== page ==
Central Sikhote-Alin (2001)

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The Sikhote-Alin mountain range contains one the richest and most unusual temperate forests of the world. In this mixed zone between taiga and subtropics, southern species such as the tiger and Himalayan bear cohabit with northern species such as the brown bear and lynx. 

The site stretches from the peaks of Sikhote-Alin to the Sea of Japan and is important for the survival of many endangered species such as the Amur tiger. 

  • Russia 1970. Tiger. 
  • UNESCO (France) 2006. Siberian Tiger.

Russia 1970. Sikhote-Alin. Tiger.

UNESCO (France) 2006. Siberian Tiger.

Russia 1970. Sikhote-Alin. Red Deer.

The nominated area is representative of one of the world’s most distinctive natural regions. The combination of glacial history, climate and relief has allowed the development of the richest and most unusual temperate forests in the world. 

Compared to other temperate ecosystems, the level of endemic plants and invertebrates present in the region is extraordinarily high which has resulted in unusual assemblages of plants and animals. For example, subtropical species such as tiger and Himalayan bear share the same habitat with species typical of northern taiga such as brown bear and reindeer. 

  • Russia 1970. Red deer 

The site is also important for the survival of endangered species such as the scaly-sided (Chinese) merganser, Blakiston’s fish-owl and the Amur tiger. 

Russia 1970. Sikhote-Alin. Mandarins. Russia 1970. Sikhote-Alin. Asiatic Black Bear. Russia 1970. Sikhote-Alin. Yellow-Throated Marten.
Sikhote Alin Biosphere Sanctuary was established in 1935 and is the largest of the Ussuriland reserves. It is particularly notable for being home to both the Amur tiger and the equally endangered Amur leopard. 

A tiger census in the 1980s estimated a minimum of 250 and a maximum of 430 tigers over the total area of Russia and 25 of these were located in this important reserve.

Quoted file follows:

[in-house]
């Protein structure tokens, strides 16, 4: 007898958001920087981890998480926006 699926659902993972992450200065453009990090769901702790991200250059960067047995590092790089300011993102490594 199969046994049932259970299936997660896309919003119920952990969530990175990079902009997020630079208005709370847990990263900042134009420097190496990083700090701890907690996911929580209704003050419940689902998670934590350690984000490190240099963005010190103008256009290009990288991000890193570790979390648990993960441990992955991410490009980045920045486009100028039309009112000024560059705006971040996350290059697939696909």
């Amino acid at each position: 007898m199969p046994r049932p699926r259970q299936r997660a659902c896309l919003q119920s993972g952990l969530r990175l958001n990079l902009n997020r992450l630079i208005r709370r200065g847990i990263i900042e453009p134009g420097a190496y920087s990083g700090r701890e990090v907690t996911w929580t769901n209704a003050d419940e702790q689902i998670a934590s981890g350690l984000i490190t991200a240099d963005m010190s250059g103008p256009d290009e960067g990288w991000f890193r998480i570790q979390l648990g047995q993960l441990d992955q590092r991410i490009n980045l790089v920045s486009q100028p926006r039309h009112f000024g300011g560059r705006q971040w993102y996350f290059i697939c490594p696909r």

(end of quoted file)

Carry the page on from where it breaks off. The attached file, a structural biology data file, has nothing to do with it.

• Russia 1977. The Amur Tiger. 

Russia 1977. The Amur Tiger.

Although the below souvenir sheet is a joint issue between Canada and China, it is very appropriate on this page, as it shows the Siberian Amur Leopard (right), and the Canadian Cougar (left), the latter living also -- to some extent -- in the Sikhote-Alin region. 

In total the sanctuary contains 63 species of mammal and 1100 species of plant, 38 of these being very rare or disappearing species (Japanese yew, Wild Amur grape, rhododendron Fauri, Amur phellodendron). There are 375 known species of bird.

The main dangers to wildlife with Sikhote Alin come from illegal hunting (poaching), forest fires, and the growing of hay fields within the sanctuary boundaries. Although it is known the tiger population is being adversely affected by these factors to what degree this is happening has yet to be established. On top of this, approximately one third of this sanctuary is unsuitable as tiger habitat. It either lacks the required prey base, or the vegetation is not appropriate. 

Sources and links: 

Other World Heritage Sites in Russia (on this web site). Inactive links are not described on stamps. Please refer to the UNESCO-listing, Russia-section, for further information on such sites. 

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Revised 27 mar 2007  
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